President Rodrigo Duterte’s declaration of a “war on drugs” has made the Philippines one of the most dangerous places in the world for civilian-targeted violence.
A report by the Armed Conflict Location & Event Data Project (Acled) identifies India as the most dangerous country, with 1,385 violent events that targeted civilians. Second place is Syria with 1,160, followed by Yemen with 500, and the Philippines with 345. It supports comments made recently by Michelle Bachelet, UN high commissioner for human rights, who voiced concerns over ongoing human rights abuses in the Philippines and the “extraordinarily high number of deaths – and persistent reports of extrajudicial killings – in the context of campaigns against drug use”.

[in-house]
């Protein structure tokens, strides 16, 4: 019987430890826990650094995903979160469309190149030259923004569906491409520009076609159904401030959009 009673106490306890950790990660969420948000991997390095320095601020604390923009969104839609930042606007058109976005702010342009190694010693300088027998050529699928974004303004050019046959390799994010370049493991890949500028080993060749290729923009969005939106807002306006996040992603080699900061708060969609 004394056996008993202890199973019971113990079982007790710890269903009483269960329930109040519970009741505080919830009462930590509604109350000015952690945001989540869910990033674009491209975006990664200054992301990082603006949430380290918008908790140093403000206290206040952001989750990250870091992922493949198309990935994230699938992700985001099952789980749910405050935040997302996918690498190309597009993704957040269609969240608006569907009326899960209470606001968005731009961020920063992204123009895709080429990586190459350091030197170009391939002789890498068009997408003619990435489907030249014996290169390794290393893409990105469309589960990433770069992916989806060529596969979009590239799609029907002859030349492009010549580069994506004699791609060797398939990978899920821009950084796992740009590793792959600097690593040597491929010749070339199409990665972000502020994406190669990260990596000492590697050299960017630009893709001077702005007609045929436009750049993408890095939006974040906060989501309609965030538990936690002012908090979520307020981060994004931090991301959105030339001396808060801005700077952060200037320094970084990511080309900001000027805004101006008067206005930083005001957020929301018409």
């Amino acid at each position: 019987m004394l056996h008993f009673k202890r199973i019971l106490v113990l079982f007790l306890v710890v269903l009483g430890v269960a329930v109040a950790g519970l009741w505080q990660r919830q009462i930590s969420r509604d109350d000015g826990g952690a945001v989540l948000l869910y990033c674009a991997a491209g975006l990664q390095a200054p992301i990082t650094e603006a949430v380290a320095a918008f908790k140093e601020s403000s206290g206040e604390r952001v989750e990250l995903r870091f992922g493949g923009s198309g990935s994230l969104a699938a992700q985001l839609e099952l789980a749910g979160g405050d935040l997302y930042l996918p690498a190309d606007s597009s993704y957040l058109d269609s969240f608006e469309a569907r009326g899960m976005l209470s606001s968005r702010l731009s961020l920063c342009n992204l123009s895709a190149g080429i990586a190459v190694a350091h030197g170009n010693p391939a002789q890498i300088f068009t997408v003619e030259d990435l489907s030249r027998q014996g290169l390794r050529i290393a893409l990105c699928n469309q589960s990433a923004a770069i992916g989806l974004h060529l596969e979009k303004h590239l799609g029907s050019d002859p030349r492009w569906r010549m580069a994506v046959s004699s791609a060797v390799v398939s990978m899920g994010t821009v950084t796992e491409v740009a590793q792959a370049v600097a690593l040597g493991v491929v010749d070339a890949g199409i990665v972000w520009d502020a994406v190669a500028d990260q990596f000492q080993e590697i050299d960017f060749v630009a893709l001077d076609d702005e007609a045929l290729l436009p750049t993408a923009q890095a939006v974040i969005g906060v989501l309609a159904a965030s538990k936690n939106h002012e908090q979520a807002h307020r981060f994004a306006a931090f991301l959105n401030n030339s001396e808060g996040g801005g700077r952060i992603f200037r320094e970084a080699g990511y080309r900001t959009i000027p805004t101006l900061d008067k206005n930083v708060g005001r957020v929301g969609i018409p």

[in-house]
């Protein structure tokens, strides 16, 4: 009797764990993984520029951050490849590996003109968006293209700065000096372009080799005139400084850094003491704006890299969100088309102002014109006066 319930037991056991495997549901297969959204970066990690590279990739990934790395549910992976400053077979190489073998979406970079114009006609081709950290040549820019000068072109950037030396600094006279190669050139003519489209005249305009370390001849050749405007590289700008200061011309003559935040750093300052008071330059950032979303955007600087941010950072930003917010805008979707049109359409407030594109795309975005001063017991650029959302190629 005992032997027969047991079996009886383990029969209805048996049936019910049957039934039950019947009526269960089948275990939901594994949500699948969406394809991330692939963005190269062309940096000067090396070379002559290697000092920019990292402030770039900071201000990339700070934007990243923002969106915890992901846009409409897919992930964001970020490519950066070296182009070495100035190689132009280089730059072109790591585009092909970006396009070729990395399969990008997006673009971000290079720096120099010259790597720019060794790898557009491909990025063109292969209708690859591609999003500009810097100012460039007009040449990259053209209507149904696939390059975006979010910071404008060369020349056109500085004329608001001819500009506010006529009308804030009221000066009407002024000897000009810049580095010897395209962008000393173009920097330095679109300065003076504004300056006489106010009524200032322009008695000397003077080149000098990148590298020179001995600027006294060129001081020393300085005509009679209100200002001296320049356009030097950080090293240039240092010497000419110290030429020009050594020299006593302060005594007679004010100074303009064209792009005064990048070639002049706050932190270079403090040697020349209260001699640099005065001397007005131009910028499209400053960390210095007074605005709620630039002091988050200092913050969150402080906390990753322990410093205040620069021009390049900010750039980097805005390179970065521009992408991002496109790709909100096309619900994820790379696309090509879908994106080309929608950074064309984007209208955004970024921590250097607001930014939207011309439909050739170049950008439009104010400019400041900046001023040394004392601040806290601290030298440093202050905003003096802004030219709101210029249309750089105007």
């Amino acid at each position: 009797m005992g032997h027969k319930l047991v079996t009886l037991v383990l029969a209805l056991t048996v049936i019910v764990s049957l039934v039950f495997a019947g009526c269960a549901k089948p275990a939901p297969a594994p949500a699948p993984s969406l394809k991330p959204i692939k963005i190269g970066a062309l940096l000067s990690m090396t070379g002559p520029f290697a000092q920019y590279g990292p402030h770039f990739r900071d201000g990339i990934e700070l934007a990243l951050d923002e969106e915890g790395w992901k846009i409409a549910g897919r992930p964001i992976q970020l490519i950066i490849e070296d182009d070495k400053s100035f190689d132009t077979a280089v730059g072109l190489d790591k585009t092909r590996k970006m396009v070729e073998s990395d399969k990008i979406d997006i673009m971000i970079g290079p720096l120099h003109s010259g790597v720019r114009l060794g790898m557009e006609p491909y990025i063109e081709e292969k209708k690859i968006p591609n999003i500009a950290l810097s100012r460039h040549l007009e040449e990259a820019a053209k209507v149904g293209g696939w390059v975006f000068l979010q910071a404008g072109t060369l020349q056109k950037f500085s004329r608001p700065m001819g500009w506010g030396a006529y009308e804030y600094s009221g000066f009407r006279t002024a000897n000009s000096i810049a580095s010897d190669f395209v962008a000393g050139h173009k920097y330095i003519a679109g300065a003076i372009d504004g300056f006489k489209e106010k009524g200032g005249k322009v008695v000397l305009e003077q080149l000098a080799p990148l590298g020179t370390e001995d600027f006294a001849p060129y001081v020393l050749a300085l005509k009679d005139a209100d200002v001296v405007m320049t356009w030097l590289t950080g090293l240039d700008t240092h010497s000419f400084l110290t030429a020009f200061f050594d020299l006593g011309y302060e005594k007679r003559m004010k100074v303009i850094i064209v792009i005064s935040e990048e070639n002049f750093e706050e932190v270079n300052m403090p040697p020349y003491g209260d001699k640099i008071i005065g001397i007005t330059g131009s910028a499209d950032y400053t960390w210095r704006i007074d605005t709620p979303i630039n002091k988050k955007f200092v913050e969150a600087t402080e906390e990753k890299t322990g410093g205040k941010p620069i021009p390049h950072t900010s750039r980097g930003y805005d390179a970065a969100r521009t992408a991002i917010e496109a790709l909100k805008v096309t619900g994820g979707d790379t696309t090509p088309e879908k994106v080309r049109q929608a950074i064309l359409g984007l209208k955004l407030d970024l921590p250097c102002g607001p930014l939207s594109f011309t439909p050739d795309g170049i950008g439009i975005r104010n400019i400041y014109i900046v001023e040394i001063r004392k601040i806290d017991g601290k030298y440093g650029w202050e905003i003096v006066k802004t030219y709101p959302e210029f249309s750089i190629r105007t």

Amnesty on Monday accused Duterte of carrying out a “large-scale murdering enterprise”, and said he should be investigated by the UN for crimes against humanity.
The confirmed death toll of suspects killed in anti-drugs operations currently stands at 5,425 since July 2016, something that Ms Bachelet described as “a matter of most serious concern for any country”.
“Acled’s findings are consistent with our findings and are an affirmation of the need for the international community, the UN Human Rights Council and the International Criminal Court to take action,” said Carlos Conde, Philippines researcher for Human Rights Watch.
The statistics reveal that efforts to clean up the Philippines have resulted in more than 450 direct anti-civilian violent attacks, causing 490 deaths since January 2019. The most targeted regions are Central Luzon, Calabarzon and the capital Manila.